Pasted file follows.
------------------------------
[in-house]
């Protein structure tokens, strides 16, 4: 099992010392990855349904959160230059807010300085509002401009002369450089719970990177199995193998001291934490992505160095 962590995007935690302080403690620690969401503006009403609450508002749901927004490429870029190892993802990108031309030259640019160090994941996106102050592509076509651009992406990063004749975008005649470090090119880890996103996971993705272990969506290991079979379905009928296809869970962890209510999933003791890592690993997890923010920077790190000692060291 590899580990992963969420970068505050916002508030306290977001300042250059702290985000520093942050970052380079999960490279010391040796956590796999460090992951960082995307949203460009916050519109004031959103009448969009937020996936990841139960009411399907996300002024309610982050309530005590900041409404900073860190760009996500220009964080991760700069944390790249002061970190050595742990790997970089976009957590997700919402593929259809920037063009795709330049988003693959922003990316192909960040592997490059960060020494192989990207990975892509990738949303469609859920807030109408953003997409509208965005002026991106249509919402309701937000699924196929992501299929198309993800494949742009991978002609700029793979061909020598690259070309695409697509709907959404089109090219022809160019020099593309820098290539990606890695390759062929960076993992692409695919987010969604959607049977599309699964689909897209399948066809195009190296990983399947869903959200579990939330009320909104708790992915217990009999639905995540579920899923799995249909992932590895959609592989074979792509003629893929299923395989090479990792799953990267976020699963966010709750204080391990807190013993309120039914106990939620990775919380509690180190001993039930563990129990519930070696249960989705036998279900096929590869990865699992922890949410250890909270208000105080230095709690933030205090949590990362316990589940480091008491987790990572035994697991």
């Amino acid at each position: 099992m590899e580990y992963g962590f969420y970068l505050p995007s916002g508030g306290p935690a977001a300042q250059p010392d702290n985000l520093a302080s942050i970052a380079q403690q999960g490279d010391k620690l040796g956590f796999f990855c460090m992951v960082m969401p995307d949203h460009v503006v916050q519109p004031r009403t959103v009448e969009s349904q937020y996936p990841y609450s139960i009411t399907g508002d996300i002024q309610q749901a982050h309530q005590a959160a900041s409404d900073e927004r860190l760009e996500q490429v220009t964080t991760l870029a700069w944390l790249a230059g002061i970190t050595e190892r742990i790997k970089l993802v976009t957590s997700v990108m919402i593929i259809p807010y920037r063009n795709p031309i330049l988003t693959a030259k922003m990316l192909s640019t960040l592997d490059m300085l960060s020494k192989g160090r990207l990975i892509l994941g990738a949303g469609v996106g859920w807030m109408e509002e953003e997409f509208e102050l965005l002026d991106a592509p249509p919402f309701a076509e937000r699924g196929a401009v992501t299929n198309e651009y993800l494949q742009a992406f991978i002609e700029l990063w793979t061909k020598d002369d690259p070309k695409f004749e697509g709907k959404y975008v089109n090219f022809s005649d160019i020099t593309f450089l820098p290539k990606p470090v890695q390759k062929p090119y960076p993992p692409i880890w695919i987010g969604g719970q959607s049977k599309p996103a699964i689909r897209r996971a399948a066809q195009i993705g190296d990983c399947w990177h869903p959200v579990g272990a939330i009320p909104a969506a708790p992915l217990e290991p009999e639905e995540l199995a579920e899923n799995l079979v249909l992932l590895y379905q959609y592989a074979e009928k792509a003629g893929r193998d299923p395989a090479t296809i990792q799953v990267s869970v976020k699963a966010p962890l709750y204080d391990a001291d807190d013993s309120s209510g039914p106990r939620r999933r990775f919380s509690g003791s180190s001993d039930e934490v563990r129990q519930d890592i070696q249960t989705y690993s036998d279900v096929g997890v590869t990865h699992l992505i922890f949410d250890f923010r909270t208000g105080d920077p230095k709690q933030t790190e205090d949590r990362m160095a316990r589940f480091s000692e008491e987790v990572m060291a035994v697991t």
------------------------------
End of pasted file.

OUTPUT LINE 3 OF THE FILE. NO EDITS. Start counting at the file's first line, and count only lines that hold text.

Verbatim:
């Amino acid at each position: 099992m590899e580990y992963g962590f969420y970068l505050p995007s916002g508030g306290p935690a977001a300042q250059p010392d702290n985000l520093a302080s942050i970052a380079q403690q999960g490279d010391k620690l040796g956590f796999f990855c460090m992951v960082m969401p995307d949203h460009v503006v916050q519109p004031r009403t959103v009448e969009s349904q937020y996936p990841y609450s139960i009411t399907g508002d996300i002024q309610q749901a982050h309530q005590a959160a900041s409404d900073e927004r860190l760009e996500q490429v220009t964080t991760l870029a700069w944390l790249a230059g002061i970190t050595e190892r742990i790997k970089l993802v976009t957590s997700v990108m919402i593929i259809p807010y920037r063009n795709p031309i330049l988003t693959a030259k922003m990316l192909s640019t960040l592997d490059m300085l960060s020494k192989g160090r990207l990975i892509l994941g990738a949303g469609v996106g859920w807030m109408e509002e953003e997409f509208e102050l965005l002026d991106a592509p249509p919402f309701a076509e937000r699924g196929a401009v992501t299929n198309e651009y993800l494949q742009a992406f991978i002609e700029l990063w793979t061909k020598d002369d690259p070309k695409f004749e697509g709907k959404y975008v089109n090219f022809s005649d160019i020099t593309f450089l820098p290539k990606p470090v890695q390759k062929p090119y960076p993992p692409i880890w695919i987010g969604g719970q959607s049977k599309p996103a699964i689909r897209r996971a399948a066809q195009i993705g190296d990983c399947w990177h869903p959200v579990g272990a939330i009320p909104a969506a708790p992915l217990e290991p009999e639905e995540l199995a579920e899923n799995l079979v249909l992932l590895y379905q959609y592989a074979e009928k792509a003629g893929r193998d299923p395989a090479t296809i990792q799953v990267s869970v976020k699963a966010p962890l709750y204080d391990a001291d807190d013993s309120s209510g039914p106990r939620r999933r990775f919380s509690g003791s180190s001993d039930e934490v563990r129990q519930d890592i070696q249960t989705y690993s036998d279900v096929g997890v590869t990865h699992l992505i922890f949410d250890f923010r909270t208000g105080d920077p230095k709690q933030t790190e205090d949590r990362m160095a316990r589940f480091s000692e008491e987790v990572m060291a035994v697991t």